This is all Sean.  Seriously the most capable human being I've ever met.  Easy on the eyes too.  He doesn't have a construction background at all and yet somehow he framed a gable.  So when I left you last we were looking at a lot of natural light coming into our front door due to our missing roof.


Roof building is super complicated unless you are some kind of geometry genius so I won't even try giving step by step instructions.  Actually now that you mention it porch building is not a DIY project.  Hire out.  Sean's just crazy.


This is the beginning of the framing.  The headers are protruding pretty far out but that is just because we weren't sure how much we were going to bring the gable out so we left ourselves options until we decided. 


Then a few days later we Sean finished the framing.  You'll notice a little fanciness in the front triangle.  I'm sure there are more technical construction terms for "fanciness" and "front triangle" but I'm an accountant not a builder so fanciness it is.  This is the framework for the recessed inlay we're going for.  There will be a strip of black metal (matching the roof) that will run along the base of the triangle and then the rest will be trimmed out in white.


Sean's goal was to sheathe by the end of last weekend so at 9 PM Sunday night, after the kids went to bed, we donned our camping headlights and I handed 5' sheets of plywood up to a husband standing on a framed-in roof in the dark.  I still can't believe we haven't made any ER trips.  So far the pace has had to be crazy because heading into hurricane season without a roof or gutters would be bad news bears.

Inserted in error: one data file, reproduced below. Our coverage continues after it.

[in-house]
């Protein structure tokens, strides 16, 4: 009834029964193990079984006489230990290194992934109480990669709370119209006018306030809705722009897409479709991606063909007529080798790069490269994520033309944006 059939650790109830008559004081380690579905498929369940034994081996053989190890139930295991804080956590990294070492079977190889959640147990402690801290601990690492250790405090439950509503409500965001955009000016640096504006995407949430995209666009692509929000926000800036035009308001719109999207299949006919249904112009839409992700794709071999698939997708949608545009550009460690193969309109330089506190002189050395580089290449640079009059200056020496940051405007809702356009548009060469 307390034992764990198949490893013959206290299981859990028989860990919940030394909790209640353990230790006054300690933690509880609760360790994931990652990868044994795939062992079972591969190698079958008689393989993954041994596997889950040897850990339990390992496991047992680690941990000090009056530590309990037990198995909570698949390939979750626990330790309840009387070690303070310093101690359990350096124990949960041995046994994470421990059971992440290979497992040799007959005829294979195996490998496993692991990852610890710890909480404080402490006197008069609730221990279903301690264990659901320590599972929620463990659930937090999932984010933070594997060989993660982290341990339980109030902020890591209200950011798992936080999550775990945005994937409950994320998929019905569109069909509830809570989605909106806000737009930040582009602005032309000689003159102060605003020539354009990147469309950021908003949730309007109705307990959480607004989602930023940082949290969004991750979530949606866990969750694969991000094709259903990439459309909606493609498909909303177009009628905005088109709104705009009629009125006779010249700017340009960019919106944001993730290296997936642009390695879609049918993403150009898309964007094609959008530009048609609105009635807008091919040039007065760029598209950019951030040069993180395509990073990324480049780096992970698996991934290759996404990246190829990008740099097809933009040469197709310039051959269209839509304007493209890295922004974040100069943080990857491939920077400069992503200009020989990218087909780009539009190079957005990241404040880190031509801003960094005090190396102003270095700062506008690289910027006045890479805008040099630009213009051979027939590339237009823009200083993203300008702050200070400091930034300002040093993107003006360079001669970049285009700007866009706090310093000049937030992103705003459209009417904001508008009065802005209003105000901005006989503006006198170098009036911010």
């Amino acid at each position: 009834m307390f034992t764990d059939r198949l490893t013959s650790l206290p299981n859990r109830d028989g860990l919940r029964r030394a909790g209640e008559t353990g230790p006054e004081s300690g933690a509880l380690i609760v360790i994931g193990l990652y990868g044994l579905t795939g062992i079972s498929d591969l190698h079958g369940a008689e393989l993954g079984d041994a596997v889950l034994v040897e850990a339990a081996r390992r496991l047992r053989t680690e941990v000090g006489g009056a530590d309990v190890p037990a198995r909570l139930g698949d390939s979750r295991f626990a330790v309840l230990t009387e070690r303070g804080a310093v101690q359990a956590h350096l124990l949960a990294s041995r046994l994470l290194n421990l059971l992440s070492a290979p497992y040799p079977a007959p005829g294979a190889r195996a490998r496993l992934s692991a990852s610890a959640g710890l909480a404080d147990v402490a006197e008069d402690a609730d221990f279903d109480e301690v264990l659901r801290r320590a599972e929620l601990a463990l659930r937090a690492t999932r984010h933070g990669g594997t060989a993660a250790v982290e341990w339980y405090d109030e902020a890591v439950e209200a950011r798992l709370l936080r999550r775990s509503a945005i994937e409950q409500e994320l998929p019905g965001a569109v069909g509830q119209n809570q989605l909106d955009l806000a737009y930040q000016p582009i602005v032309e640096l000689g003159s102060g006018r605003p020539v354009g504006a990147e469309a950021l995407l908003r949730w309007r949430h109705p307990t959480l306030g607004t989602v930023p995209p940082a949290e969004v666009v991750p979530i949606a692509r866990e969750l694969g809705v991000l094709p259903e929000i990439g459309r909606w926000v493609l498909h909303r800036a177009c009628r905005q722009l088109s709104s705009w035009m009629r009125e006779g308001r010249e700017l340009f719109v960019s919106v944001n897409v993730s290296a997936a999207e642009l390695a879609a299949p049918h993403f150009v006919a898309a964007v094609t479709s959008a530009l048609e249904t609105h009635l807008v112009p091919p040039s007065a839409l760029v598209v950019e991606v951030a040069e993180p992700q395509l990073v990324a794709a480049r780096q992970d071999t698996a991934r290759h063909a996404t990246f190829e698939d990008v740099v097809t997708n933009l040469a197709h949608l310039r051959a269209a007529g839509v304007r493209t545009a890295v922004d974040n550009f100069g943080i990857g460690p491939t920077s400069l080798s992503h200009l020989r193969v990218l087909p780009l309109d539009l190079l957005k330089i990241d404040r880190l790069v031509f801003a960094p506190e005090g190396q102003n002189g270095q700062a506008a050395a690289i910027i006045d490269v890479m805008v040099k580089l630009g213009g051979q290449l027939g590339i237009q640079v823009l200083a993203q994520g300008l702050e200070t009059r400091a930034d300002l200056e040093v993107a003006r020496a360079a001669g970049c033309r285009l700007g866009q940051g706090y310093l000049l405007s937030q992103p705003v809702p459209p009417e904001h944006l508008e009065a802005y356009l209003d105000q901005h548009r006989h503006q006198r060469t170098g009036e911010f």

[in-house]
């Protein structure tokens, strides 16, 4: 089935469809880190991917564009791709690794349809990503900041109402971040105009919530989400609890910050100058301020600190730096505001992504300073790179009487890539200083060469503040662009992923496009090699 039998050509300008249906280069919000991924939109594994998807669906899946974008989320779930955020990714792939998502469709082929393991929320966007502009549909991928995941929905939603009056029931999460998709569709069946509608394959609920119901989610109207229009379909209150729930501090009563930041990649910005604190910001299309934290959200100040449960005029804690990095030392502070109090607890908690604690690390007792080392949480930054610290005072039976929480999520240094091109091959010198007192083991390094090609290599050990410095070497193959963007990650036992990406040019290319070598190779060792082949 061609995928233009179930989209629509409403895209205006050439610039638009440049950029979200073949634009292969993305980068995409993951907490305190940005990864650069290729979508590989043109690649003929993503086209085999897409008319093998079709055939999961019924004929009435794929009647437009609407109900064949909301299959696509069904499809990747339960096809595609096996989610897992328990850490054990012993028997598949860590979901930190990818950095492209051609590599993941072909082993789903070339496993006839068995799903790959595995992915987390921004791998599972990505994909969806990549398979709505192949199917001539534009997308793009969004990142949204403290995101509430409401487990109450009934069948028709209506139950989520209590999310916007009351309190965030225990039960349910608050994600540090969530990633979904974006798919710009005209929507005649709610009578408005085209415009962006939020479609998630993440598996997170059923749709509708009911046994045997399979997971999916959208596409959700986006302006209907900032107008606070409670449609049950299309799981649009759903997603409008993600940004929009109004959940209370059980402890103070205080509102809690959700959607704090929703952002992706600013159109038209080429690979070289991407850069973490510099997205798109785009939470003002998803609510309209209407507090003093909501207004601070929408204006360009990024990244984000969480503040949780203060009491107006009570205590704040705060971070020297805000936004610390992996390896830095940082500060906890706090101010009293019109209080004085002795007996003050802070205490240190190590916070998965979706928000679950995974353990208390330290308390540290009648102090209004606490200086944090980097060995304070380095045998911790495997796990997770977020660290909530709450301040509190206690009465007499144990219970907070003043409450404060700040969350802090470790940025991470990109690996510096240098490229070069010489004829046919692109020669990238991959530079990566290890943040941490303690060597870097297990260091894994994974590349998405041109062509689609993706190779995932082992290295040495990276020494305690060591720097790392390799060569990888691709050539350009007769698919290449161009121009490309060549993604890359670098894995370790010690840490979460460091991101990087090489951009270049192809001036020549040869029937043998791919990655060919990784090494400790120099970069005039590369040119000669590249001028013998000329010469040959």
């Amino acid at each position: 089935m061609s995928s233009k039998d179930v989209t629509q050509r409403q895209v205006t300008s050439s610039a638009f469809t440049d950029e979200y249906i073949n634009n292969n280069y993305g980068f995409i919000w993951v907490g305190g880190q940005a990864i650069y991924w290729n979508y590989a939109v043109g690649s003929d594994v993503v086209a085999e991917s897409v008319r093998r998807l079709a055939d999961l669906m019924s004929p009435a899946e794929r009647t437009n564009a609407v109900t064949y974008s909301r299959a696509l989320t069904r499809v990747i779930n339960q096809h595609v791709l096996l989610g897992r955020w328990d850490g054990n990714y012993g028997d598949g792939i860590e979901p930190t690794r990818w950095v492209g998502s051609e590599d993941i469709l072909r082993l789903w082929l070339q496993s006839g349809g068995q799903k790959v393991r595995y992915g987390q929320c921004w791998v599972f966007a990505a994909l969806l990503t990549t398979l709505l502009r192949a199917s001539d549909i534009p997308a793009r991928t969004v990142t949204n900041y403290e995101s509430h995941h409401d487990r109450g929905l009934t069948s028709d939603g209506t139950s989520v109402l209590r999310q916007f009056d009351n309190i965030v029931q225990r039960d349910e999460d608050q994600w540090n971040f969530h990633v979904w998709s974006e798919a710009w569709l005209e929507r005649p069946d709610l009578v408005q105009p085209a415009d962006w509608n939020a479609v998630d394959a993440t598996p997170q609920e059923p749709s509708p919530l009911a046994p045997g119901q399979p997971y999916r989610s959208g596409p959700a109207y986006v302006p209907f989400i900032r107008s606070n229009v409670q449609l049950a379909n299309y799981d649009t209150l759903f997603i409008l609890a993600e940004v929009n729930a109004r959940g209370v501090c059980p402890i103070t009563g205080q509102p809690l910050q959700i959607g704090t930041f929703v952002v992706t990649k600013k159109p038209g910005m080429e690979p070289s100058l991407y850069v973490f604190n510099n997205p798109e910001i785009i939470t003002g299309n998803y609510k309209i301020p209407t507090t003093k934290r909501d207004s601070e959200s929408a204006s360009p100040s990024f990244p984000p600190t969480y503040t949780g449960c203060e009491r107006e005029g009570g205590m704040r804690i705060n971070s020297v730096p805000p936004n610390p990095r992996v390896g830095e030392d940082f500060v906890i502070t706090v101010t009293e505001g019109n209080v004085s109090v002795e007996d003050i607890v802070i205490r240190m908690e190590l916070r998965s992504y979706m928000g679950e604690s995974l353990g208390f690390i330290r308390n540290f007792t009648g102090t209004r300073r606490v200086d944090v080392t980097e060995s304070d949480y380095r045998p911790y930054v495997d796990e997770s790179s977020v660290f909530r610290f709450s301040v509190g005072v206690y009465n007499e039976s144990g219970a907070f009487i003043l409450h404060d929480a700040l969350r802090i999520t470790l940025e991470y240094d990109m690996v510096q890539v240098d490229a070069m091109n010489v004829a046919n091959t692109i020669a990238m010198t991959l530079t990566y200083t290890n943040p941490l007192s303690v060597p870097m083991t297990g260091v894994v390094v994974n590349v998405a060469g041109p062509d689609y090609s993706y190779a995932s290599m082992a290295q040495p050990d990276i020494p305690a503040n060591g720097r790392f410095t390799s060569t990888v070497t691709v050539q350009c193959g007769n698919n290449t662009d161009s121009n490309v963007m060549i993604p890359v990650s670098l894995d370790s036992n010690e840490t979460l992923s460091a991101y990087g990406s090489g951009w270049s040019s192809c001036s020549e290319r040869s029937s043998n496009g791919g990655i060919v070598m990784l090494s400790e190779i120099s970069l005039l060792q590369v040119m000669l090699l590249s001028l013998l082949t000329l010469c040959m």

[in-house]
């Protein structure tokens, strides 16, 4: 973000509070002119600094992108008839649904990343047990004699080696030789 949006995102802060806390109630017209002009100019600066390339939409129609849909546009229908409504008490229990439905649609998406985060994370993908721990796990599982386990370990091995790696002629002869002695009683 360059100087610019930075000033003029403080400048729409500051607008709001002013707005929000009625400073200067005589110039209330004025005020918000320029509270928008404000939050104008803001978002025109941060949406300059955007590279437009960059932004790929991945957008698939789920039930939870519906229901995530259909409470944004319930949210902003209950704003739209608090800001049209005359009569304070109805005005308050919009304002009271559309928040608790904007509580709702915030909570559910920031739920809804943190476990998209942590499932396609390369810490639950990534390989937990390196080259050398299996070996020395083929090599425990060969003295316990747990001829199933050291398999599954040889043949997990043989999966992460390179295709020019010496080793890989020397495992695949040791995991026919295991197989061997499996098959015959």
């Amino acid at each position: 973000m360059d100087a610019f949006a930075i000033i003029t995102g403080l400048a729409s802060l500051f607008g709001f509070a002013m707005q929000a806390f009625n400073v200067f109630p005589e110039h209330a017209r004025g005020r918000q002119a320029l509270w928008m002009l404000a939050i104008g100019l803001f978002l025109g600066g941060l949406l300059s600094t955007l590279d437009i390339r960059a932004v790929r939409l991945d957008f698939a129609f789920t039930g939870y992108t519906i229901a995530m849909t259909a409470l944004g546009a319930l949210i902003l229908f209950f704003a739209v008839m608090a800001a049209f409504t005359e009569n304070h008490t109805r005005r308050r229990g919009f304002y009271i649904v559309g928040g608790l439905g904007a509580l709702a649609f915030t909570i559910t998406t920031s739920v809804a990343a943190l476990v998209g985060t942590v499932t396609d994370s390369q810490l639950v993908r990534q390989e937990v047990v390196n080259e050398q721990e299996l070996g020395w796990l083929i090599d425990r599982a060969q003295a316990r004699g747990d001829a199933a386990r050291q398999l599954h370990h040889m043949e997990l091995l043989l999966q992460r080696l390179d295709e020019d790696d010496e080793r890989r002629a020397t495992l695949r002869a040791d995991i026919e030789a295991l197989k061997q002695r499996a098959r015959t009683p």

Goal achieved.  2 sheets of plywood are up.  Now comes the part Sean has been dreading.  Figuring out how to tie the old roof angles in with the new roof angles.  My head hurts just thinking about it.

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Wednesday, August 20, 2014

Here Goes Nothing...

Good news!  The township has given us approval on the gable construction so now our porch project changes over from being a repair and reinforce job to new construction.  Gulp.  Have I told you we've never built a porch before?

After reinforcing the old roof and then propping up the entire structure using 2x6's it was now or never on cutting out the center.  What a mess.


First Sean cut the middle section so that it was just resting in place.  To get the roof lifted off and away from the house he used a couple car jacks to lift the entire thing up 6."  Then (and I'm so glad the kids and I weren't home for this) he tied the roof to our jeep and yanked it off the house.  Seriously.  By some miracle the roof came off with no damage done to the house and no trips were made to the ER.


And there you have it.


Now to figure out how to build a gable.  Google here we come.
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Monday, August 18, 2014

Sconce Makeover

Mama loves these sconces.  Mama doesn't want to pay $400 for these sconces.

Pottery Barn
These are the drab gray sconces that came with the house.  First I cleaned them.


Then I taped everything but the metal.


Sprayed them hammered metal black.


Better already.


Then I used what we have no shortage of in our house (grocery and home depot bags) and covered everything but the tops.


...and sprayed them hammered copper.


Definitely doesn't look as good as the $400 version but it was 2% of the price so it'll work for now.  I'm not totally sold on them.  Do I leave them two toned or spray it all back to black?

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Friday, August 15, 2014

Posts

The thing that bugged me about our porch since the day we bought our house was the wimpy trim.  It wasn't high on my priority list since we were dealing with pink sparkly walls and 1960's plumbing but it bugged me every time I looked at it.